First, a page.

December 16, 2006
New Captive Facility for Burmese roofed turtle opened
The Turtle Survival Alliance (TSA) is pleased to announce that efforts to save one of the world?s most endangered turtles took a major step forward recently. A new captive breeding and management facility for the Burmese roofed turtle, Kachuga trivittata, was officially opened on Dec. 12, 2006 at the Yadanobon Zoo in Mandalay, Myanmar. This project is a joint endeavor of the TSA, the British Chelonia Group (BCG), and the Wildlife Conservation Society (WCS). Dr. Tint Lwin (Yadanobon Zoo), Bill Holmstorm (WCS) and Rick Hudson (TSA) helped coordinate the opening ceremony that was attended by representatives from the Myanmar Forestry Department, the Yadanabon Zoo, Crystal Perception engineering firm and faculty and students from the University of Mandalay.
The opening culminated with the release of 2.3 adult K. trivittata into the breeding pond; turtles were released at the nesting beach and allowed to slowly find their way to the water in hopes that the females would orient to this area when it comes time to nest. Due to the large size of the breeding pond, four adults were fitted with radio transmitters so they could be monitored. It was especially gratifying to see one of the males up basking on the ramp to the nesting beach, and the females feeding on floating vegetation, the next day.
The new facility also features a floating basking platform, a fenced feeding area, a water hyacinth-filled biological filtration pond, security fencing and a juvenile rearing area with six grow-out ponds. Sixteen 2006-hatched trivittata hatchlings, collected from wild nests on the Upper Chindwin River, are now being raised here. Construction funds were provided by the BCG and the TSA through grants from the Batchelor Foundation and Walter Sedgwick.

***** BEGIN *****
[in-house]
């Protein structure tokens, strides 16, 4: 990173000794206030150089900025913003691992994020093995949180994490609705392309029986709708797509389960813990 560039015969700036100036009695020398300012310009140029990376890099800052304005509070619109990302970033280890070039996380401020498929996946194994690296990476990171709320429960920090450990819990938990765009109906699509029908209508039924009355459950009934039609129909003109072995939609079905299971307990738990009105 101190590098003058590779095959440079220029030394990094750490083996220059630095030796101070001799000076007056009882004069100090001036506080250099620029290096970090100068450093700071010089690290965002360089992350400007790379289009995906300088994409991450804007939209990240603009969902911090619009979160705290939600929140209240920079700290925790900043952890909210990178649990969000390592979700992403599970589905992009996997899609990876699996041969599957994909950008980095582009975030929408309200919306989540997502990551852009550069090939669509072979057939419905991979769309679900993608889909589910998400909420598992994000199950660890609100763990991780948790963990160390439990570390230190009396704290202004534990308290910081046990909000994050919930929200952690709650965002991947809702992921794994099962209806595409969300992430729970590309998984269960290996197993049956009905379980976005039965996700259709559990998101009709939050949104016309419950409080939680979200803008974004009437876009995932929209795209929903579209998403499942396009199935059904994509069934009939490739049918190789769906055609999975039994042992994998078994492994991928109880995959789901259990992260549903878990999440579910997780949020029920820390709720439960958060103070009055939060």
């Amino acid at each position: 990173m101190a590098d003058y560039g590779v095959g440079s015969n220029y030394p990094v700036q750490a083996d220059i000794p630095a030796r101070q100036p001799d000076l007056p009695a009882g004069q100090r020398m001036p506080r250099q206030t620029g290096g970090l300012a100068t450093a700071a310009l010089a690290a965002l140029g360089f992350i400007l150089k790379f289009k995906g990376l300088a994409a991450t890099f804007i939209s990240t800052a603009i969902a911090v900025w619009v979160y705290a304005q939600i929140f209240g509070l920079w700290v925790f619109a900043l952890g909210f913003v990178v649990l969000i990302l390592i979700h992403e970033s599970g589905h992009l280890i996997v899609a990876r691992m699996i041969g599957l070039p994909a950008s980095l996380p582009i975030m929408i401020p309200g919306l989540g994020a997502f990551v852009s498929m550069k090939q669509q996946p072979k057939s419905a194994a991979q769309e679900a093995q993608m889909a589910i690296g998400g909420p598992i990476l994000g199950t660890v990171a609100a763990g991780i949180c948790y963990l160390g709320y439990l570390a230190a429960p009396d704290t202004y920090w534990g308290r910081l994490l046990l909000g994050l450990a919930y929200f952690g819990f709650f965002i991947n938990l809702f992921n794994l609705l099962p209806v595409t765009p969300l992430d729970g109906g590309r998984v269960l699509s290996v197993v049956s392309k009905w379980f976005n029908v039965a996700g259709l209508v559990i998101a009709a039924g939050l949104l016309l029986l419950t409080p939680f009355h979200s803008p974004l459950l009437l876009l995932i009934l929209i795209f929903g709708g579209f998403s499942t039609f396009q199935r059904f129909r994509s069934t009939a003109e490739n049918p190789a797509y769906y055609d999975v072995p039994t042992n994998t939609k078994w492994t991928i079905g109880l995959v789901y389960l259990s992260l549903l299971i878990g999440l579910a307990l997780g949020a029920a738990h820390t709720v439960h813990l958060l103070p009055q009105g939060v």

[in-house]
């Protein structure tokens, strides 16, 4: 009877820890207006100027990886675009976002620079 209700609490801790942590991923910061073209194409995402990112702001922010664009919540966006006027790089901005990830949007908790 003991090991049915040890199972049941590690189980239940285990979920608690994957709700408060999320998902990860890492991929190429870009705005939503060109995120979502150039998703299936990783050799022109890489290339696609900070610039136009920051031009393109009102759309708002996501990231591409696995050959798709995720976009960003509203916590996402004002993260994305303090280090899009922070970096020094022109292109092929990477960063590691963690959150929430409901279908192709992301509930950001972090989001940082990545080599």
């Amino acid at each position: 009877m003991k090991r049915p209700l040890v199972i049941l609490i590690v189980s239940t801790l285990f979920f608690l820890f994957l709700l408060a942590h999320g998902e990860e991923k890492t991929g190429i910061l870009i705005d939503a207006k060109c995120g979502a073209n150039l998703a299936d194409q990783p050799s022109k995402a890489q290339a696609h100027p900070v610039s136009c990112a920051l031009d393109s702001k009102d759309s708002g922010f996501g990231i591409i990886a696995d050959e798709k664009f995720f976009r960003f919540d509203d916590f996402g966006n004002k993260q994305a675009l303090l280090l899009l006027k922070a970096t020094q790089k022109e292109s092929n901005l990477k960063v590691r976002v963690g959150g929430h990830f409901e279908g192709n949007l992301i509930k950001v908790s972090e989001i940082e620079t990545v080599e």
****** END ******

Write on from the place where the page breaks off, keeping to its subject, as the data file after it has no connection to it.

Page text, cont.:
The Burmese roofed turtle recovery program is proving to be a model example where field and captive efforts are strongly linked and support one another. This year the WCS turtle team located eight wild nests and collected 88 hatchling trivittata for head starting, 16 of which were brought to Yadanabon Zoo. Several subadults trapped in fishermen?s nets on the Chindwin were also turned over to the WCS team and often incorporated into the breeding program. With dam construction already begun, and the remaining known nesting habitat of this species projected to be underwater within five years, the captive management program takes on a greater sense of urgency. Within the next few years, biologists must collect critical data on natural nesting ecology, particularly incubation temperatures and TSD patterns, as well as determine how to successfully breed and raise trivittata in captivity. To address these as well as a range of other questions and concerns, plans are underway for a Species Recovery Workshop, to be held late in 2007 in Mandalay.
The TSA is also developing plans for two new breeding facilities for Burmese star tortoise, Geochelone platynota, in Myanmar. The first will be at the Minsontaung Wildlife Sanctuary, in conjunction with EAZA Shellshock, the second at the Yadanabon Zoo in collaboration with WCS and others. Both places already have successful breeding programs but the facilities are either too small or lack adequate security.
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